- One of the jets acting as the aggressor and the other as the defender in exercise
- They climbed in left turn which brought them towards a Boeing RC-135 plane
- A warning system was activated inside the reconnaissance plane’s cockpit
- Radar recordings show one of the F-15s passed within 370 metres of the RC-135
A trio of US military aircraft were involved in a near-miss in airspace over Norfolk, a report has revealed.
Two F-15 fighter jets were conducting combat training when the incident occurred, the UK Airprox Board (UKAB) said.
With one of the jets acting as the aggressor and the other as the defender, they embarked on a climbing left turn which brought them towards a Boeing RC-135 reconnaissance aircraft.
F-15E Strike Eagles prepare for landing at RAF Lakenheath in Britain (file picture)
This was despite the fighter pilots receiving air traffic information from a controller based in Swanwick, Hampshire.
A warning system was activated inside the reconnaissance plane’s cockpit.
When one of the F-15 pilots spotted the RC-135 they ended their training fight and executed a right-hand turn to avoid a crash.
Radar recordings show that one of the F-15s passed within 370 metres of the RC-135.
The risk of collision during the incident on November 27 last year was assessed as ‘medium’ by the RC-135 pilot.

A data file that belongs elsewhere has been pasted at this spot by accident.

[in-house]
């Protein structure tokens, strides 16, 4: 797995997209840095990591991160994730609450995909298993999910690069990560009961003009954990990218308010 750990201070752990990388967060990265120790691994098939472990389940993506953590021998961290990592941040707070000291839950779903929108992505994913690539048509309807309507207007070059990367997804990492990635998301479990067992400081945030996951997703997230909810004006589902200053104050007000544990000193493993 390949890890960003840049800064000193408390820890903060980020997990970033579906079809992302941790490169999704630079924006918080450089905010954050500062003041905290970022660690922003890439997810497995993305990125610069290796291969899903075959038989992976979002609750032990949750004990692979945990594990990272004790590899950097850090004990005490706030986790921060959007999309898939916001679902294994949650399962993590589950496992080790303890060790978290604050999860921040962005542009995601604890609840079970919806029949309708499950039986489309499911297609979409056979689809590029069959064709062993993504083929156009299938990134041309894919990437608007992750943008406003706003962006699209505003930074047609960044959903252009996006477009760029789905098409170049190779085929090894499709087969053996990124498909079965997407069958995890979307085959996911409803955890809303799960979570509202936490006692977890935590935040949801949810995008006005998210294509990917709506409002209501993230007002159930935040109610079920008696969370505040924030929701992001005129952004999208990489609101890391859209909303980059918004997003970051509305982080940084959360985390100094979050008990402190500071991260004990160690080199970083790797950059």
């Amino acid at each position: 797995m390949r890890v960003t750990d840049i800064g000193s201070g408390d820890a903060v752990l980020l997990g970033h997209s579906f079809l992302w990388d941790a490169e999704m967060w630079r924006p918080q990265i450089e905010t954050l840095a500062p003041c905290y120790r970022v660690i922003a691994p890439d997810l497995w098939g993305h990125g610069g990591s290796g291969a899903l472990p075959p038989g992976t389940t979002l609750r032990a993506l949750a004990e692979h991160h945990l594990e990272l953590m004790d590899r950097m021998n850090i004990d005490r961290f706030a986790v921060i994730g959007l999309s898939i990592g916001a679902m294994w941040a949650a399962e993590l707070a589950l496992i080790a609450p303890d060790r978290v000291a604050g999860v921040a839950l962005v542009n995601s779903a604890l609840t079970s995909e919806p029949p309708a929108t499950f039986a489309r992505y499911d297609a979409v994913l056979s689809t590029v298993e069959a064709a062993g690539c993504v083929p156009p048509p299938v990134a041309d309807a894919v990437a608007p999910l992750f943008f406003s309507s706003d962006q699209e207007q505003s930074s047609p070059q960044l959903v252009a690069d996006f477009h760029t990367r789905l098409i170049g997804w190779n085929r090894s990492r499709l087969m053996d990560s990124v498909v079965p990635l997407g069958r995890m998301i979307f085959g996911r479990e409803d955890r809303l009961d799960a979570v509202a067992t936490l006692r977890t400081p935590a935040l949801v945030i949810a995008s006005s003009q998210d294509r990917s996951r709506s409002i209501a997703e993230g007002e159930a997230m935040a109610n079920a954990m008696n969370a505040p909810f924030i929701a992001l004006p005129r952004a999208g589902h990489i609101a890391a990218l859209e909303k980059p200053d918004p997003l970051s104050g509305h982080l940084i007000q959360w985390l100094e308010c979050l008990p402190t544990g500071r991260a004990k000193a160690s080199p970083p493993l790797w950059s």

The UKAB believes the fighter pilots had ‘sufficient information’ about the location of the reconnaissance aircraft, but may not have fully understood it due to being engaged in ‘highly-dynamic manoeuvring’.
Its report concluded: ‘The cause of the (incident) was that the F-15 pilots flew into conflict with the RC-135, despite having received traffic information.’
The two aircraft passed within 370 metres of an RC-135 reconnaissance aircraft, such as the one pictured
In a previous near-miss, two F-15s narrowly avoided a mid-air collision with an RAF tanker aircraft in January 2017.
The pilot of the RAF Voyager claimed one of the F-15s flew as close as 50 metres from it during the incident off the coast of north Norfolk.
The US operates F-15s from RAF Lakenheath and RC-135s from RAF Mildenhall, both in Suffolk.